Behavioral Health 515-271-1716
|Monday - Friday||8:00 am – 5:00 pm|
The DMU Behavioral Health Clinic is now open and offers comprehensive psychiatric services
Our providers can assist with the diagnosis and treatment of mood disorders, anxiety, panic attacks, obsessive-compulsive disorders, psychosis, post-traumatic stress disorder, ADHD, and other behavioral or mental health disorders. Currently, the DMU Clinic does not offer therapy services, but the providers can assist with referrals when indicated.
The clinic is located on the seventh floor of the DMU Clinic. We accept patients who are 18 years of age or older, and patients do not require a referral. Plan for 60 minutes for the initial appointment, with approximately 30 minutes for follow-up appointments.
Conditions We Treat
Psychiatric disorders are treated in a variety of ways depending on the individual and diagnosis. There are times when mental illness can be treated with therapy alone, but often, certain illnesses require medications as part of treatment as well.
Our providers at DMU Behavioral Health Clinic offer medication management services for a wide variety of mental health illnesses. These include mood disorders, anxiety disorders, panic attacks, OCD, psychosis and hallucinations, PTSD, ADHD, and many others. Below you will find additional information on these disorders and how they are treated.
Depressive disorders are characterized by persistent feelings of sadness, hopelessness, and a loss of interest in life activities. It is common for individuals to feel sad or down for brief, transient periods of time, but can be extremely problematic if it persists for extended periods of time. Depression can affect sleep, concentration, motivation, relationships, and ability to function at work, school, or in daily life.
There are multiple ways to treat depression including medications, therapy, and even more novel treatments are available. Schedule an appointment at the DMU Behavioral Health Clinic to see what treatment would be most appropriate for you. .
Attention Deficit Hyperactivity Disorder (ADHD)
ADHD is a disorder that is frequently diagnosed in childhood, but symptoms of ADHD can persist into adulthood in many individuals. Symptoms of ADHD include inattention, hyperactivity, and impulsivity. ADHD can have an impact on someone’s ability to perform adequately at work, school, or even at home. Most people respond well to medications for the treatment of ADHD, but some therapies can be beneficial as well.
Anxiety and Panic Attacks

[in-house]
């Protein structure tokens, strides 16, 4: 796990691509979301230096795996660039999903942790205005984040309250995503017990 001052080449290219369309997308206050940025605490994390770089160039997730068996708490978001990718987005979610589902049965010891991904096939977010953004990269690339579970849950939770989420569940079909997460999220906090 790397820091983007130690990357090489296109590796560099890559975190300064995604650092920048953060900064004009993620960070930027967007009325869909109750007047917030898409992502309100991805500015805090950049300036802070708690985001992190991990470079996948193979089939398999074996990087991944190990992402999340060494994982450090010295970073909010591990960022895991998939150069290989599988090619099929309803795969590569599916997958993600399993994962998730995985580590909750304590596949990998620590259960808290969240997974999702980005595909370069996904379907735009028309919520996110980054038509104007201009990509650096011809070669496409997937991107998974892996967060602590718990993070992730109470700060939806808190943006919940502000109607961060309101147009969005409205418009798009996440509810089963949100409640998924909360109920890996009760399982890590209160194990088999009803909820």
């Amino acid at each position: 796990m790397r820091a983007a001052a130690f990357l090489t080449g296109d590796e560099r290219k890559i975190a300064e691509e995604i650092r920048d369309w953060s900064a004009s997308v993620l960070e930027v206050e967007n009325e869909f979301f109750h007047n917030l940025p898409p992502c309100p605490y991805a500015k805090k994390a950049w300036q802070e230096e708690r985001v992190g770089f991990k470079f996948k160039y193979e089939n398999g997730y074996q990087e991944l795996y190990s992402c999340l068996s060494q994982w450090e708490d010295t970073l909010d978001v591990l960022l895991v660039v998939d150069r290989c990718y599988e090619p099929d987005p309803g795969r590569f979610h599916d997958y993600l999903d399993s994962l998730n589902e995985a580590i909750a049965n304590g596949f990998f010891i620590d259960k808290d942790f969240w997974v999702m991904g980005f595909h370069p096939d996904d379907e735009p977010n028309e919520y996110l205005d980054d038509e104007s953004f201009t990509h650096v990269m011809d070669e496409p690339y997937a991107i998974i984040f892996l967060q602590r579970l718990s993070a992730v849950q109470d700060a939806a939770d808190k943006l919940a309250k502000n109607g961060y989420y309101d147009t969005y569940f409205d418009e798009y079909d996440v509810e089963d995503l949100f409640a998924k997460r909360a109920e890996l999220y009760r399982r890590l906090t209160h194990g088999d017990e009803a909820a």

Stress and worries can be appropriate at times. It can motivate people to meet deadlines at work, study for an important test, and respond correctly to a dangerous situation. However, anxiety can become exaggerated and interfere with daily life. Symptoms of anxiety disorders include panic attacks, irritability, restlessness, reduced concentration, and sleep disturbances. There are a variety of anxiety disorders, and what provokes anxiety and how someone responds can vary between these disorders. In addition to therapy, medications can be extremely beneficial in treating anxiety disorders in both the short-term as well as in the long-term.
Obsessive-Compulsive Disorder (OCD)
OCD is a condition that can be characterized by intrusive thoughts or images, and/or compulsive behavior that is disruptive to an individual’s day. These thoughts and compulsions can consume hours in someone’s day and be incredibly debilitating. People with OCD being treated with medications, therapy, or a combination of the two can have a tremendous response and get back to living a fully functional life.
Post-Traumatic Stress Disorder (PTSD)
PTSD is a disorder that develops after witnessing or experiencing a traumatic event. Individuals with this disorder can have intrusive thoughts of the experience or even relive it. PTSD can cause a wide range of symptoms including having negative views of themselves or the world, increasing anxiety, disrupting sleep, and worsening concentration amongst others. Various classes of medications and types of therapies can be significantly beneficial for this condition.
What is the difference between a psychiatrist and a psychologist?
Psychiatrists are medical professionals involved in both the diagnosis and treatment of mental health and behavioral issues. Psychiatrists differ from psychologists or counselors in that they undergo training in medical school, and complete a residency in psychiatry which allows them to prescribe medications for psychiatric illness.
If this is a medical or mental health emergency, please call 911 or go to the nearest emergency room. We do not offer after-hours, or weekend and holiday on-call services. If you have other questions that can wait until the next business day, please leave a voicemail at the clinic and we will get back to you the next business day. If it is more urgent and cannot wait until the next business day, please go to the nearest emergency department, or call 911.